Sunday January 6, 2019
11:00 am - Saint Thomas Church
Preacher: Bp Andrew St John
Isaiah 60: 1-6
Psalms 72: 1-7,10-14
A Sermon for Epiphany, 2019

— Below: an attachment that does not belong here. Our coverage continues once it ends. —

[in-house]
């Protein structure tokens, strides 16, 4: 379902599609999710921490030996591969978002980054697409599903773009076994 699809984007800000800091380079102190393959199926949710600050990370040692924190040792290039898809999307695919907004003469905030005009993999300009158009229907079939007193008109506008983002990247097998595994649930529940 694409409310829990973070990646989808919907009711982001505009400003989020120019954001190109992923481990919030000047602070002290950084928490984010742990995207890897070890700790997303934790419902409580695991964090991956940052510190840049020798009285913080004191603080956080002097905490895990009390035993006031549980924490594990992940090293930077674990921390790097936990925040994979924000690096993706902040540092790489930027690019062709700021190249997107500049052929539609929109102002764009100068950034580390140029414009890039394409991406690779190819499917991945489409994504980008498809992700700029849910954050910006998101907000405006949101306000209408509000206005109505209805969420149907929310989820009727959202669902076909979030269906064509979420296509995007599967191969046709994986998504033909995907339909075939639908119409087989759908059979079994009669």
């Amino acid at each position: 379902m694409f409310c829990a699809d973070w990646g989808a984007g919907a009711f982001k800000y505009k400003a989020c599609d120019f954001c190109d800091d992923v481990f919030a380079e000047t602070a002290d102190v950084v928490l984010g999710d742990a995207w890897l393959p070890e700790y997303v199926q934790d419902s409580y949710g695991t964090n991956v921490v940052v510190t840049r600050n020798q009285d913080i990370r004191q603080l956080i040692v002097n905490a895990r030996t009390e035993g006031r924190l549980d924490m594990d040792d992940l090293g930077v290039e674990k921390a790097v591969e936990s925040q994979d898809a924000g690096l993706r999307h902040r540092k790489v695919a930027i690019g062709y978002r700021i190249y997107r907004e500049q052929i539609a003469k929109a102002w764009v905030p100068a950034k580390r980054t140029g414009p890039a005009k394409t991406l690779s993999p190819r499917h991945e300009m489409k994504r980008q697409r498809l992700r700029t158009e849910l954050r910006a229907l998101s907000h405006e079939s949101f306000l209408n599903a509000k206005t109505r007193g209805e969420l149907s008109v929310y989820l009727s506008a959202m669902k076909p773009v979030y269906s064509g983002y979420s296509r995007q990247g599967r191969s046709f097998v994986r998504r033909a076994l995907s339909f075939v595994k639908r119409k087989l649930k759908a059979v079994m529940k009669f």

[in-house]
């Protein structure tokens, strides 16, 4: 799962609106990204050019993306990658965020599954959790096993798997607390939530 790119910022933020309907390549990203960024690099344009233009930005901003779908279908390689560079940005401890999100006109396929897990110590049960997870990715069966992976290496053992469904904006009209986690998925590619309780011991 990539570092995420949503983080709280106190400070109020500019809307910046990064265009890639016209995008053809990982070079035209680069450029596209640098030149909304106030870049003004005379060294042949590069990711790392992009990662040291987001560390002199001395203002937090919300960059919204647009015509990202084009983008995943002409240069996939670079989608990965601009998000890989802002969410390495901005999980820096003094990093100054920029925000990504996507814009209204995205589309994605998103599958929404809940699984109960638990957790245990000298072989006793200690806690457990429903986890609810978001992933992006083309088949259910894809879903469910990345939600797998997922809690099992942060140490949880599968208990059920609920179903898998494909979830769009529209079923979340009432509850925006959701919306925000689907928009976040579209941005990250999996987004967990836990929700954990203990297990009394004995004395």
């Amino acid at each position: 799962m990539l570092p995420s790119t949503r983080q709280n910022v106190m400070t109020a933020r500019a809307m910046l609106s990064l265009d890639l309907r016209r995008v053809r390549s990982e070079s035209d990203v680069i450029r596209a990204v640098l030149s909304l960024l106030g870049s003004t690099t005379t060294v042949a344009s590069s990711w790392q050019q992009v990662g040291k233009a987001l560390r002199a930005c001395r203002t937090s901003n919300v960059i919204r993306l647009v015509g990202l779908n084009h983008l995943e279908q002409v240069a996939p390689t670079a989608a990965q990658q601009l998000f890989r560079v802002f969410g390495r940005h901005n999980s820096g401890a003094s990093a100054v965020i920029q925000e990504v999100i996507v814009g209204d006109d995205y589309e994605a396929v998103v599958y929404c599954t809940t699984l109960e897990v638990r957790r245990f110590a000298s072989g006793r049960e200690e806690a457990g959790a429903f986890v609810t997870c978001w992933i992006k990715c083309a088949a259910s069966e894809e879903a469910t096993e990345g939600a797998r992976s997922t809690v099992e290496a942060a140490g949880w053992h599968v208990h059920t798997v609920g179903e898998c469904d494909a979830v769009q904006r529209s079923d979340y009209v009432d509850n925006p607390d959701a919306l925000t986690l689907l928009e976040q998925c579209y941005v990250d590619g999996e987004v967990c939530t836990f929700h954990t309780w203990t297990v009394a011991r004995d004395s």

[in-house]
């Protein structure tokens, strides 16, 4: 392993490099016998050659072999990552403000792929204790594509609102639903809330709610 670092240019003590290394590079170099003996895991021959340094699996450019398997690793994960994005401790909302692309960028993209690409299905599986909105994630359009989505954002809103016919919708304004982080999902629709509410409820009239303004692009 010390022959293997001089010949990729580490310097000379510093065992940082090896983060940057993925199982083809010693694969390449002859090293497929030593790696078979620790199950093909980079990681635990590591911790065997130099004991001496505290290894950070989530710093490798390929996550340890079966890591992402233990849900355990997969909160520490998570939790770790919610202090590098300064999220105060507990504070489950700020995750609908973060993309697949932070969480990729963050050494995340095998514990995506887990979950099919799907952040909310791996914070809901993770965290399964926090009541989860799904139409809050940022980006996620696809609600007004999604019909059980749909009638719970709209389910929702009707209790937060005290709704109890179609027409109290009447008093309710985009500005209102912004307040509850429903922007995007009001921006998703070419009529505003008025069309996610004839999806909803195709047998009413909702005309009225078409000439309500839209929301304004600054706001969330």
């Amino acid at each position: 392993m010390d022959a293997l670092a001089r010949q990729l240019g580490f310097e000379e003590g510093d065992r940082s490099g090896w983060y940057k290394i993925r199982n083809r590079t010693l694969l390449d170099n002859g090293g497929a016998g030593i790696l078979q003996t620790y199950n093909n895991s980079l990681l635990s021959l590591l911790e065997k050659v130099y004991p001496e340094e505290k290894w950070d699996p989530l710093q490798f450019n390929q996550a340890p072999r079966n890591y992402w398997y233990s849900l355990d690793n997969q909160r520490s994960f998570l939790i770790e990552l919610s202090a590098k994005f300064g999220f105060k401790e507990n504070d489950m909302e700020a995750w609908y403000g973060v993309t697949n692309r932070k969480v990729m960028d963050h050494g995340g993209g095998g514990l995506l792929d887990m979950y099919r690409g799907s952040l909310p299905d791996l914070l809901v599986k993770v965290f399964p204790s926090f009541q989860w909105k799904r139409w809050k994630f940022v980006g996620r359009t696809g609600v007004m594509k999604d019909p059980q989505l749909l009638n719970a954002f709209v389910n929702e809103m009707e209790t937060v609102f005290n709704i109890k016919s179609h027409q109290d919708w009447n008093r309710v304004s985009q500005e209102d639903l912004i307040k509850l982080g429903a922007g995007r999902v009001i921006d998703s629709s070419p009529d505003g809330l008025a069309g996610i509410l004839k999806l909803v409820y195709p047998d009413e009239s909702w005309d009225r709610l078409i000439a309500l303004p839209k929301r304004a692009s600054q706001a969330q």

From the domestic scene of the Nativity with its Holy Family, angels, animals and shepherds, today’s gospel brings with it a much broader canvas with references to both the national political context as well as to astrological and cosmological phenomena. In other words this local event, this modest and humble birth in a farm building, admittedly heralded by angels from on high, becomes with the arrival of the Magi something even more significant. The canvas depicting this event takes on much larger dimensions. The political context is the first to be mentioned: “at the time of King Herod”. King Herod had a great reputation for building (impressive Herodian buildings are much in evidence in the Holy Land today including the great Temple Mount itself in Jerusalem as well as the huge palace complexes both outside Bethlehem and on the heights of Massada in the south overlooking the Jordan Valley). But Herod also had a fearsome reputation for cruelty. He was a jealous ruler who would brook no opposition. His infamy included the slaying of three of his sons as well as the slaughter of the infant boys of Bethlehem according to Matthew in the passage following today’s gospel, the incident we remember on the Feast of the Holy Innocents on December the 28th. The fact that the wise men from the East, presumably from lands beyond Herod’s territory, made contact with him is worth noting. They must have known of Herod’s fearsome reputation but perhaps they were simply being good diplomats as well as ensuring their own safety. But what these several political references and their consequences remind us is that the political context is always there framing and infusing the spiritual narrative. That context is ignored at our peril. Somehow the saving work of God goes on alongside but also in and through the political. The Hebrew Scriptures have a strong sense of this in the prophetic insight that God can use a Persian King Cyrus or some other foreign invader to carry out his work of judgment or redemption. As in all the references to the birth of Jesus in Matthew and Luke with their careful location in which reign and which governorship and which town and region we are reminded that the Incarnation of God in Christ is located in real political contexts; in real places; at particular times; and associated with real events and real people. God’s saving work has about it a particularity: it is not the stuff of fairy tales but of salvation history. So we may well ask, where does Epiphany fit in with Christmas? We are so used to Christmas cards and Christmas pageants where shepherds, angels, Holy Family and kings are all mixed up together that we can easily fall into thinking that it all happened at the same time, it was all one big event. Just before Christmas I took a visiting Australian friend to see the Radio City Music Hall Christmas Spectacular with its memorable, totally “over-the-top”, Nativity scene which comes at the end of the show. John D Rockefeller insisted that the Nativity scene was always included in the annual show. The shepherds, angels and Holy Family complete with a few sheep and a donkey are all there but the show stealer is the arrival of the kings decked in lavish costumes with a vast array of attendants plus camels. From a biblical point of view it takes a good deal of license!